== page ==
A few weeks ago, as I walked in City Centre, I noticed two women standing at a crosswalk, within inches of the button used to request a walk signal.  Here in Ireland, the buttons are attached to lights that turn on once the button is pushed to acknowledge your request (unlike in much of America where there is no way to know whether pushing the button worked, which results in most Americans sharply jabbing the button three times, waiting a few seconds, then pushing it a few more times).  The lights were not lit, so they had not pushed the button, but I decided against pushing it myself so I could watch what would happen.  I don’t know how long they were there before I arrived, but the two women stood there as the traffic lights went through a full cycle of letting cars go from each direction and were started on a new cycle when the women finally just ran for it at a break in traffic.

I’ve noticed this phenomena many times, seeing six or eight people standing at a crosswalk, while the signal button has not been pushed.  There might be another half dozen people across the street and just as clearly their button has also not been pushed.  Everyone seems to be waiting for things to just work out.  As I’ve known for months, the Irish can’t even come up with a plan to cross the street.

This lack of planning ability has manifested itself in some spectacular examples of bad planning.  We’ve been here just over a year, and probably read the local paper around 100 times, so we don’t even have that much history to work with, yet I can cite example after example of horrible planning.  Take the police cars purchased and sitting idle because there was no place to store them (the article left it to the reader to figure out just where the idle cars were being stored in the meantime).  Or consider the new county library, built at a cost of tens of millions of euros, but within the city library district, which meant that due to the laws here it could not actually be opened as a lending library.  This fact was apparently only realized after the building was completed.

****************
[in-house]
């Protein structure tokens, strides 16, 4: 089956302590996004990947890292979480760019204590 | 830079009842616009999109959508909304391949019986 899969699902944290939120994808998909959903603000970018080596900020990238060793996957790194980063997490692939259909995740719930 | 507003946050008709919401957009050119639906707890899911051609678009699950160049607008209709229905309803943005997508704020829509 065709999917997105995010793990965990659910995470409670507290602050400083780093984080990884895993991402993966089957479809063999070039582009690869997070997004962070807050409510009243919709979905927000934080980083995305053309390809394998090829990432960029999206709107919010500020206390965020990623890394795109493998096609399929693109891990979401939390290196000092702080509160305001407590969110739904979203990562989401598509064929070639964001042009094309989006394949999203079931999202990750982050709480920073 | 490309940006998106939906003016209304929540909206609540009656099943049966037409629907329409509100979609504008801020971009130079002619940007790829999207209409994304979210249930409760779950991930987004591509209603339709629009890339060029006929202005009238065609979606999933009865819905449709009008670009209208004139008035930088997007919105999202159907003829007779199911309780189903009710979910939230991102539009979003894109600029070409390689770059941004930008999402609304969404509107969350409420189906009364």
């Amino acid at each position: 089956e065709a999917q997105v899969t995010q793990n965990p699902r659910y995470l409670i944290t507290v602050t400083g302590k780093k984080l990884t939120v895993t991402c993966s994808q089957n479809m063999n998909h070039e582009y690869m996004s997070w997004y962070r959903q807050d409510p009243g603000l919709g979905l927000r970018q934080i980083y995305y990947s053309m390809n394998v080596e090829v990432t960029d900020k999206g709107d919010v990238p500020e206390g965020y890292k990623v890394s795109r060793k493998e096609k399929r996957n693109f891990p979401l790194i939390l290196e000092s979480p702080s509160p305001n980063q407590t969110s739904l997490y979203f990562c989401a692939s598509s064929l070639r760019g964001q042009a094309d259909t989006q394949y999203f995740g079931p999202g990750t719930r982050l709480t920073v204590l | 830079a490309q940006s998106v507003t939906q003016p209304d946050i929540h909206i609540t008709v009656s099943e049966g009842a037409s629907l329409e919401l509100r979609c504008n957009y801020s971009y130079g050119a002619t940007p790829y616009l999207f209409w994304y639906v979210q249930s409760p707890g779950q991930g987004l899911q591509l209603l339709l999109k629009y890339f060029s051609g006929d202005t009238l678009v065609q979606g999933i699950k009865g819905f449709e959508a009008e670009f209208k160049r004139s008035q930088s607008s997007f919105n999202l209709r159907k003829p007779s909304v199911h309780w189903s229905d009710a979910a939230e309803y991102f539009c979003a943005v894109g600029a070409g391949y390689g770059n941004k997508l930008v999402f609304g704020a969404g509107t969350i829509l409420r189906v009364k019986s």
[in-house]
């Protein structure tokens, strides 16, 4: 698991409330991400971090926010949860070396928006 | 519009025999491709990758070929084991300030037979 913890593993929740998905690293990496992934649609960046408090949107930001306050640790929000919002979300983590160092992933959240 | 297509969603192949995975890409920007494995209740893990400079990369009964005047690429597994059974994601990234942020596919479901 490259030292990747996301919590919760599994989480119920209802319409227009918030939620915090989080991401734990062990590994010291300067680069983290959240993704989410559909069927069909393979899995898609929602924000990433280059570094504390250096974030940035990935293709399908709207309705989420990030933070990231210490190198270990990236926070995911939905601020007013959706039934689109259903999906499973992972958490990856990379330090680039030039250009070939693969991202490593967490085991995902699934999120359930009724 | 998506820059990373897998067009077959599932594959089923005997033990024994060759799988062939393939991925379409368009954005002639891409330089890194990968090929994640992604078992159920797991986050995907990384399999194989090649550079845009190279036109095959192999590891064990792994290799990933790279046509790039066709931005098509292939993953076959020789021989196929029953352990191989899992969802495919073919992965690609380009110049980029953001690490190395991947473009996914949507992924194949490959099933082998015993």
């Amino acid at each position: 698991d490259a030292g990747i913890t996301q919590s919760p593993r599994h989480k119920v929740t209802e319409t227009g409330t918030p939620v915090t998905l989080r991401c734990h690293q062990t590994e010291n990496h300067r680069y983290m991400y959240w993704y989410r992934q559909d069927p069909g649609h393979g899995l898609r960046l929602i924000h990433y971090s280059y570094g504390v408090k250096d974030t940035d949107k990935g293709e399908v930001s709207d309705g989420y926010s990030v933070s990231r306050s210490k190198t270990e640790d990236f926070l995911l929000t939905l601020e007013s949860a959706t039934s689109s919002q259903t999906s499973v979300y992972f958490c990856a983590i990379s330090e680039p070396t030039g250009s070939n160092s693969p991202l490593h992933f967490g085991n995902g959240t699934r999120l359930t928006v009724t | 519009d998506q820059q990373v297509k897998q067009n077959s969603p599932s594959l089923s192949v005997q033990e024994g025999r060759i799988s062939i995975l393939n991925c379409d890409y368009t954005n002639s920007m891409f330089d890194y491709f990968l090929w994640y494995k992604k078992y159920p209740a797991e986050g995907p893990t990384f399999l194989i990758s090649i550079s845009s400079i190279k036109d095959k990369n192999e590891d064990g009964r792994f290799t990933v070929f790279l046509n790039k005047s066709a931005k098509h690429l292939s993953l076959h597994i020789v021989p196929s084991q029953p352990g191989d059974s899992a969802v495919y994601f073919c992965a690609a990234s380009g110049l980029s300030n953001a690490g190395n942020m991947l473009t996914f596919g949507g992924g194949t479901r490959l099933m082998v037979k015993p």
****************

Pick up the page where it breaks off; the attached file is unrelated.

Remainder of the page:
There are A & E facilities (emergency rooms) built at huge expense only to lay idle for months due to lack of any agreement on staffing.  When they are finally opened, they may only run half time, due to lack of funding or continued staffing disagreements.  And we’ve already mentioned in a previous post the CAT scans and MRI machines that are purchased but sit unused for months and even years.

Schools are routinely promised new facilities by the Government, but they are never actually built (I’m not sure if this is an example of poor planning, poor follow-through, or politicians lying but I thought I’d include it here.)  One school is infested by rats and other vermin, while at another school the students are being taught in a converted toilet (seriously, I’m not making this up).  If I recall the article correctly, the school with the converted toilet was promised new facilities ten years ago.

There are many, many more examples of this kind of thing, too many to list here.  I’m pretty sure this inability to plan is related to the inability to tell time mentioned in my earlier post.  How do you plan for the future if the whole concept of time is alien to you?

Perhaps I’m being unfair.  A couple of months ago I volunteered for the Cork Film Festival, and it was actually pretty well run, all things considered (and good craic, to boot).  Still, one of the staff who previously worked for the Galway Film Festival told me they once scheduled two films two hours apart because no one bothered to look and see that the first film actually ran over three-and-a-half hours.

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